I’m a William Carlos Williams fan. “This Is Just to Say” is a favorite; “Danse Russe” is another. There’s much to love about his body of work as a whole. But the poem I most enjoy teaching today’s female college students is “The Young Housewife”:
The Young Housewife
William Carlos Williams
At ten AM the young housewife
moves about in negligee behind
the wooden walls of her husband’s house.
I pass solitary in my car.
Then again she comes to the curb
to call the ice-man, fish-man, and stands
shy, uncorseted, tucking in
stray ends of hair, and I compare her
to a fallen leaf.
The noiseless wheels of my car
rush with a crackling sound over
dried leaves as I bow and pass smiling.
At first, the students notice the young housewife’s vulnerability going out of doors “uncorseted.” The student readers, young themselves, identify with her ducking outside without getting fully dressed – to grab the newspaper, to grab yesterday’s mail, to let a friend in. “I’ve done that before,” they say. Eventually, one of the women will notice, “That’s kind of sinister the way he’s leering at her. Is he casing her house?” “Why does the speaker compare her to a fallen leaf?” I ask. The students arrive at the conclusion that the speaker sees her as “fallen” or guilty, and he finds it seductive. I let them in on the poem’s suggestion of the young housewife having an affair with a delivery man -- “the ice-man, fish-man.” We discuss whether the speaker is projecting this idea onto this woman for his own reasons, or if the poem is, that is, the poet? We discuss “the male gaze.” And when I finally note the “dried leaves” being crushed beneath the wheels of his car after he’s compared her to a fallen leaf, the room erupts in disgust. “What a creep!” one student pipes up. “Stalker!” another cries.
I remember being a thin, fairly attractive young woman. I remember how self-loathingly, painfully self conscious I was because of it. Everywhere I went, I felt eyes on me. Every guy I met, I wondered if he viewed me in a sexual way, or to what extent he did. Sometimes I wanted to rip their throats out. It felt inescapable, paranoia-inducing. It was rare I could relax and just be myself without worrying about how I was being perceived.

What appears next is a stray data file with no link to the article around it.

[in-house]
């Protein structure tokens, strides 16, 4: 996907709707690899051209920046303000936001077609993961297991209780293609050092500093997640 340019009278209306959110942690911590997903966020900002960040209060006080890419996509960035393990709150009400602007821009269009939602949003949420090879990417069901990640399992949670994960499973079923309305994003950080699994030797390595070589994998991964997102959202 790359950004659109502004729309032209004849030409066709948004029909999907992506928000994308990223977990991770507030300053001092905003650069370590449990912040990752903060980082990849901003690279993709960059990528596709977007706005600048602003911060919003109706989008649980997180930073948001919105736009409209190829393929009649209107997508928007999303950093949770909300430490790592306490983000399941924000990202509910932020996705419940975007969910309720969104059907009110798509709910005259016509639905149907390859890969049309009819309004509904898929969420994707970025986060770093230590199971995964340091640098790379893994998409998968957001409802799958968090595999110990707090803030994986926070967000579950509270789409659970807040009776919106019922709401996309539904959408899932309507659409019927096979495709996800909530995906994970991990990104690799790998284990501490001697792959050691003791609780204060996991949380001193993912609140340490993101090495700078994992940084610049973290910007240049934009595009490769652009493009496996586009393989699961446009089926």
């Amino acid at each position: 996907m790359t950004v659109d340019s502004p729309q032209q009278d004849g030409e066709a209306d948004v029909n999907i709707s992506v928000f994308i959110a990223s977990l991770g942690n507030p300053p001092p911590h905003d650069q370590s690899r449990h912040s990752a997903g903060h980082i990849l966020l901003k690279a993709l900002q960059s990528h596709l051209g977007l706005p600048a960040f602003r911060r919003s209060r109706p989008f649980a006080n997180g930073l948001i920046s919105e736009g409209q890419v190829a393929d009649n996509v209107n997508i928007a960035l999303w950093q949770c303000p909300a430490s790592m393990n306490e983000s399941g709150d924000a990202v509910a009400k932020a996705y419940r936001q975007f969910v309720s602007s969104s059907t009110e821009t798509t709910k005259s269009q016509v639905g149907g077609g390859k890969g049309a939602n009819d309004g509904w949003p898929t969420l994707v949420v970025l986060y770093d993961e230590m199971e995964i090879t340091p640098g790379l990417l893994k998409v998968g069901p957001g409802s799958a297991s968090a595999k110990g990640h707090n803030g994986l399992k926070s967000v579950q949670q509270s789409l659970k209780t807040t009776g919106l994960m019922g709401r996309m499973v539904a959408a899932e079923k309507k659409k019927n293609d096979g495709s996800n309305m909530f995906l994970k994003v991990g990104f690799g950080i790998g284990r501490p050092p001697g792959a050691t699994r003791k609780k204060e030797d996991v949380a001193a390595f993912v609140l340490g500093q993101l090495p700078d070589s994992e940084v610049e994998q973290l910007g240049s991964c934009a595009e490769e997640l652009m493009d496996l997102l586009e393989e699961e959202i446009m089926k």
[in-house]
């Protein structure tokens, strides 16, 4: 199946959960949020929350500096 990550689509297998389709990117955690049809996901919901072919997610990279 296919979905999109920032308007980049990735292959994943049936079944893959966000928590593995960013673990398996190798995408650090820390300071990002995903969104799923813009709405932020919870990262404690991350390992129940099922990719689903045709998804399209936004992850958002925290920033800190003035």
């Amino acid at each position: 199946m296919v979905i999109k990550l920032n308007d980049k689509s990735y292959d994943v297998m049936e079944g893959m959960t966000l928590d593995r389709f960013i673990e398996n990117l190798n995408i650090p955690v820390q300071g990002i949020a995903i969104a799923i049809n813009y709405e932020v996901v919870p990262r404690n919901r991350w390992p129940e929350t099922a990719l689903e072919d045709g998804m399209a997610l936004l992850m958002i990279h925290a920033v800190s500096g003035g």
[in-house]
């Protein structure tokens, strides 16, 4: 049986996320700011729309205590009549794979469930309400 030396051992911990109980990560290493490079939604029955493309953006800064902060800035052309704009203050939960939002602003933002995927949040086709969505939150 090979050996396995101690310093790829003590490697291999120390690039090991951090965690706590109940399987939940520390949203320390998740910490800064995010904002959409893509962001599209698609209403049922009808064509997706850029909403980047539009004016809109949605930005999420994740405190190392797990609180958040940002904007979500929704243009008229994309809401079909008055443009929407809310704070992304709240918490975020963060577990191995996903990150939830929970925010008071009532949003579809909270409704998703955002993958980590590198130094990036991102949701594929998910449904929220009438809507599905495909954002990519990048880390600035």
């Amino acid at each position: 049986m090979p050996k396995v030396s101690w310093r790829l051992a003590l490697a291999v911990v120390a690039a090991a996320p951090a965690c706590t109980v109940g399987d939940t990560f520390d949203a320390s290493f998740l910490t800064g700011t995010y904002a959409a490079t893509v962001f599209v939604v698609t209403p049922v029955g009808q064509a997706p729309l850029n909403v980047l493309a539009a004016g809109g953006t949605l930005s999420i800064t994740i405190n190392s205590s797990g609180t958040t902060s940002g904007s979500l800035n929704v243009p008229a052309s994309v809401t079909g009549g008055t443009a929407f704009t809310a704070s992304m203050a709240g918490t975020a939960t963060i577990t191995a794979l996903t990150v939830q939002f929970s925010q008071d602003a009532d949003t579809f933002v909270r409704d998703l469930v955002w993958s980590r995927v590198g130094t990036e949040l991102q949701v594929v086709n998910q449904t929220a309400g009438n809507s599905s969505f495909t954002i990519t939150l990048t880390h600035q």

Although I was a child of the seventies, raised during second wave feminism, I grew up in the suburbs where traditional gender roles were imbedded deep in my psyche at home, in school, at church. These roles were so pervasive I couldn’t see them. Beneath the surface, a boiling anger set in. One of the predominant reasons for my anger was that society had told me two stories growing up. One: You can be anything you want to be. Two: You should be a womanly woman while you do it. There doesn’t seem to be a conflict there, but what I discovered was the gap between theory and practice. It was confusing, contradictory, impossible even to perform the gender roles expected of me AND to be great at whatever I wanted to be when I grew up -- that is, if I valued happiness at all.
For example, I worked at a high powered law firm in Chicago as support staff in my early twenties while I decided if I wanted to be a lawyer or professor. I was quick to notice that some of the highest billing attorneys in the firm were women, but none of them were partners. But more importantly, everyone in the firm considered them awful bitches. It’s lonely at the top indeed – especially if you’re a woman. Was that what I wanted to claw and scratch my way into?
In my early thirties, I went through a phase in which I was severely depressed and was prescribed medication that caused weight gain. In the matter of three months, I gained about thirty pounds. I was mortified. I rarely ate. I starved myself and dreamt about food, but the weight kept piling on. I had to buy new clothes.
Eventually, I healed emotionally. The depression passed. Eventually, I met my current husband and moved to New York. I finished my graduate schooling. And at some point along the way, I realized, “Wow, I’m actually comfortable in my own skin.” I’ve been overweight for eleven years now, and I’ve never been happier.
Some of this happiness comes from getting older, I’m sure. And some of it comes from happiness in my relationship and happiness in my job. But some of it, I maintain, comes from no longer assuming men are thinking of me sexually. Now, they are listening to what I have to say. I’m forty-two now, which lends a gal some authority. But I’ve personally found not being distractingly attractive anymore to be priceless. Sure, I have days where I wish I were thinner. But generally speaking, I’m far more comfortable without huge doses of the male gaze eating up my airspace. It’s troubling to me the extent to which we condone the creep in the car lurking about the young housewife’s home.
I wrote the above blog post before Elliot Rodger murdered six people in Santa Barbara Friday night, and now it seems appropriate to tie the post into the discussion of cultural misogyny that is erupting around these murders. See Jessica Valenti in The Guardian: http://www.theguardian.com/commentisfree/2014/may/24/elliot-rodgers-california-shooting-mental-health-misogyny See also this piece by Jess Zimmerman in The Archipelago: https://medium.com/the-archipelago/1bb065f76278